“I feel very comfortable with him with the offense,” Carroll said. “He seems to have a sense for it. He’s not lagging behind any of the learning at all. Charlie has a terrific arm and a nice release and all that kind of stuff. The physical stuff is there. Up to this point Charlie has done everything we’ve asked of him, and I think he’s confident in what we’re doing right now.
“But it’s going to come down to playing time and to see how he does, and how he handles game situations.”
Carroll went on to say that Whitehurst is going to get a lot of playing time during the upcoming preseason. Carroll again reiterated one of the reasons the team made the trade for Whitehurst with San Diego is the Seahawks see him as a future starter.
“We think he can become a starter and be a heck of a football player,” Carroll said. “We love the fact that he can move. He’s got good feet and mobility. So there’s nothing but upside at this point, but there are going to be challenges once he gets out there. But so far he’s done very well.”
That said, Carroll emphasized Matt Hasselbeck is still the starter.
“I’m real pleased with Matt being the quarterback right now and being in the lead position in it,” Carroll said. “I have been from the start and I’ve never wavered on that. However, we’re trying to make it as competitive as possible, and trying to push Matt to make him better and elevate Charlie’s game as well. And that’s the way we’re doing it.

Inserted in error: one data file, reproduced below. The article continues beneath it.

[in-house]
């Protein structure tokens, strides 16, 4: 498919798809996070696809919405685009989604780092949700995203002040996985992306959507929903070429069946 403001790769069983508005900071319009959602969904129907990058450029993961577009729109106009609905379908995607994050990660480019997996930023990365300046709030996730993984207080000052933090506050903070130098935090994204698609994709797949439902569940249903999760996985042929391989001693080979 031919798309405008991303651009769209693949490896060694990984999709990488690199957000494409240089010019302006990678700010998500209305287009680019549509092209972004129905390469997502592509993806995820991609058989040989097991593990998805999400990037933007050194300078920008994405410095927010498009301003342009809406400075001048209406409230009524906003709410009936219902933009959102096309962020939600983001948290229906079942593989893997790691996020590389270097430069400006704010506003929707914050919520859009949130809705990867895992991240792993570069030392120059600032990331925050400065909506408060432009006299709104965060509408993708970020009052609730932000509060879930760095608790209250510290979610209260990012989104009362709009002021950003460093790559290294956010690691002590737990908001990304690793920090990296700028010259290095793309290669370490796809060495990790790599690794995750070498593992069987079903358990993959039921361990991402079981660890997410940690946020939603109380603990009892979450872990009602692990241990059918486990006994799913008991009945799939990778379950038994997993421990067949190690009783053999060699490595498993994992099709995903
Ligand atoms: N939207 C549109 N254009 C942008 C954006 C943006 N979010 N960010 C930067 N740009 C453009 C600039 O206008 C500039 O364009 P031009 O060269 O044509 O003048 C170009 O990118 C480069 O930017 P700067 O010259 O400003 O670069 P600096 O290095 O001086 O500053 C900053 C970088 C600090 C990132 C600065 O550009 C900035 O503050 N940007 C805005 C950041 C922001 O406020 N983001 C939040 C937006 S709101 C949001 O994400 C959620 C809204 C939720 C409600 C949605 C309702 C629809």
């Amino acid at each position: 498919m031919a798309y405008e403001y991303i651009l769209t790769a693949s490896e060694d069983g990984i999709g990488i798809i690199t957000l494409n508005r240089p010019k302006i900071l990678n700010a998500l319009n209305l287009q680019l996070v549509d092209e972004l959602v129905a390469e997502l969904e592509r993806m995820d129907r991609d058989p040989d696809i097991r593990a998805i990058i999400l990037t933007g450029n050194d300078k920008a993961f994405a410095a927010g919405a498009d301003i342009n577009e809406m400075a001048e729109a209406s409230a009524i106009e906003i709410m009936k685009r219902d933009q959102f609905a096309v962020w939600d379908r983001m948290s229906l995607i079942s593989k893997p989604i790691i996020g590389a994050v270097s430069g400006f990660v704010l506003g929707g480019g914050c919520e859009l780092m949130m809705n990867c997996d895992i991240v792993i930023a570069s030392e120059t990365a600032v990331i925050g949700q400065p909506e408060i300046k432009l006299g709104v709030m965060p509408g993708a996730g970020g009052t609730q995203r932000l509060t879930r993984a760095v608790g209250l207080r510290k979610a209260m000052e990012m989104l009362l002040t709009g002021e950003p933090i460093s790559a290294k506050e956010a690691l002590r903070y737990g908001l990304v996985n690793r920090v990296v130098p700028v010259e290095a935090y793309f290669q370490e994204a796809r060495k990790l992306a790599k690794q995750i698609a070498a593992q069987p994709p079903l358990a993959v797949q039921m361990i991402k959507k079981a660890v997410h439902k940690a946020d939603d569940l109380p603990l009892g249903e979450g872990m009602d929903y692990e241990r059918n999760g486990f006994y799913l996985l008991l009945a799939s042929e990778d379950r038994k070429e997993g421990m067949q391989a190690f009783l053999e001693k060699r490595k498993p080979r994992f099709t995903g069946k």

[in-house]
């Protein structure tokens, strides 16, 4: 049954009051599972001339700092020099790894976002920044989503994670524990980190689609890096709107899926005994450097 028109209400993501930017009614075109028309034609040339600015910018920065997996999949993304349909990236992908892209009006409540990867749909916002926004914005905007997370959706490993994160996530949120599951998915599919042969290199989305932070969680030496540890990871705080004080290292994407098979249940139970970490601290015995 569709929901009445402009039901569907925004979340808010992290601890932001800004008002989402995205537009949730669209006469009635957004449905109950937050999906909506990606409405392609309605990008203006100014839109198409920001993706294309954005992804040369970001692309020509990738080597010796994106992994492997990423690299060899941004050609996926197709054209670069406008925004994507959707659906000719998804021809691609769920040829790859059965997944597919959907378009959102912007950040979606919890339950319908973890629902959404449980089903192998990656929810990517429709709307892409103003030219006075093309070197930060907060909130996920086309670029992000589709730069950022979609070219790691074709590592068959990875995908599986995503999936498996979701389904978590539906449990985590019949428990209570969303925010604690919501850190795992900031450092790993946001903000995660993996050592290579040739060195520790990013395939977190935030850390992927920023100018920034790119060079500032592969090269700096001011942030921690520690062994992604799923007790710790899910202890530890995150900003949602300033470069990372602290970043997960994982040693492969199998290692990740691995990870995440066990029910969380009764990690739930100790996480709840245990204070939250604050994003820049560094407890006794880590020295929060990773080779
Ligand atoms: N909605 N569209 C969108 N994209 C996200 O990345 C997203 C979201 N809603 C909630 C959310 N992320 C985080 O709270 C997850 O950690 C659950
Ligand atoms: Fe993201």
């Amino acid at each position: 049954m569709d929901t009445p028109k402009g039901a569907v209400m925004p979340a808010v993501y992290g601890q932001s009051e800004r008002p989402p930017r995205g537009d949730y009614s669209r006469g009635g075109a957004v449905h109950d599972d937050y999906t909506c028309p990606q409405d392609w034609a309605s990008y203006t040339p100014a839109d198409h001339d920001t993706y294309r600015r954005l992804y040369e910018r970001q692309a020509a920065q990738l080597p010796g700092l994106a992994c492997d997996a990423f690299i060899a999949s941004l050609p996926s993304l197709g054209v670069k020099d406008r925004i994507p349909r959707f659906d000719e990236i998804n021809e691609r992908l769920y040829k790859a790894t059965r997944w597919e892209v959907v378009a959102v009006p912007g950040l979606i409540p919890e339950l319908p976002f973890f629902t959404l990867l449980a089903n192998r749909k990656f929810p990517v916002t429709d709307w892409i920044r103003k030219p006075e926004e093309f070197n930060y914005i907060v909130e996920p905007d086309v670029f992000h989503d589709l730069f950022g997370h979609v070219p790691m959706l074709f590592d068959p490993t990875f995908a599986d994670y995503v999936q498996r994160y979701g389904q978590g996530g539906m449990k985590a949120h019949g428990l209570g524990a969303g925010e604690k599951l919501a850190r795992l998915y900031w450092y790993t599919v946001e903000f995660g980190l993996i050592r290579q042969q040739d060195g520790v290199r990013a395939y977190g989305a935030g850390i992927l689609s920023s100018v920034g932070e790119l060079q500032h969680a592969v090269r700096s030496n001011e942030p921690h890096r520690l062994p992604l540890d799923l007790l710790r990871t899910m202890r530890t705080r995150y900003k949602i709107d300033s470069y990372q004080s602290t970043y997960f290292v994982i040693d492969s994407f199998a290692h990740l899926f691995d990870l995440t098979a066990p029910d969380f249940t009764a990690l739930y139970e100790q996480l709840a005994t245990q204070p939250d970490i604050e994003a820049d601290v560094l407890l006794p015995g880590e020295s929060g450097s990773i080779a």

“So it will always be a competition in my mind.”
Although San Diego’s offense led by head coach Norv Turner has traditionally been more about pushing the ball downfield, and the West Coast Offense is based on the short passing game, Whitehurst said both offenses have elements of the short and vertical passing game, and the transition to Jeremy Bates’ West Coast offensive system has not been as severe as expected.
“There’s not that much of a difference,” Whitehurst said. “You’re still trying to put points on the board.”
Whitehurst’s physical tools are obvious. He’s got an excellent arm and easily generates velocity on the ball. He has a quick release, and moves well inside the pocket. But there have been times when he appears to be thinking through his reads and does not process the offense as quickly as Hasselbeck.
That’s to be expected. Hasselbeck already knows some of the terminology from his years playing in Mike Holmgren’s version of the West Coast offense, and is ahead of the game in terms of knowing the protection calls, the blitz reads and just the overall philosophy of the offense.
However, Whitehurst said he’s feeling more comfortable with the offense with each rep he gets in practice.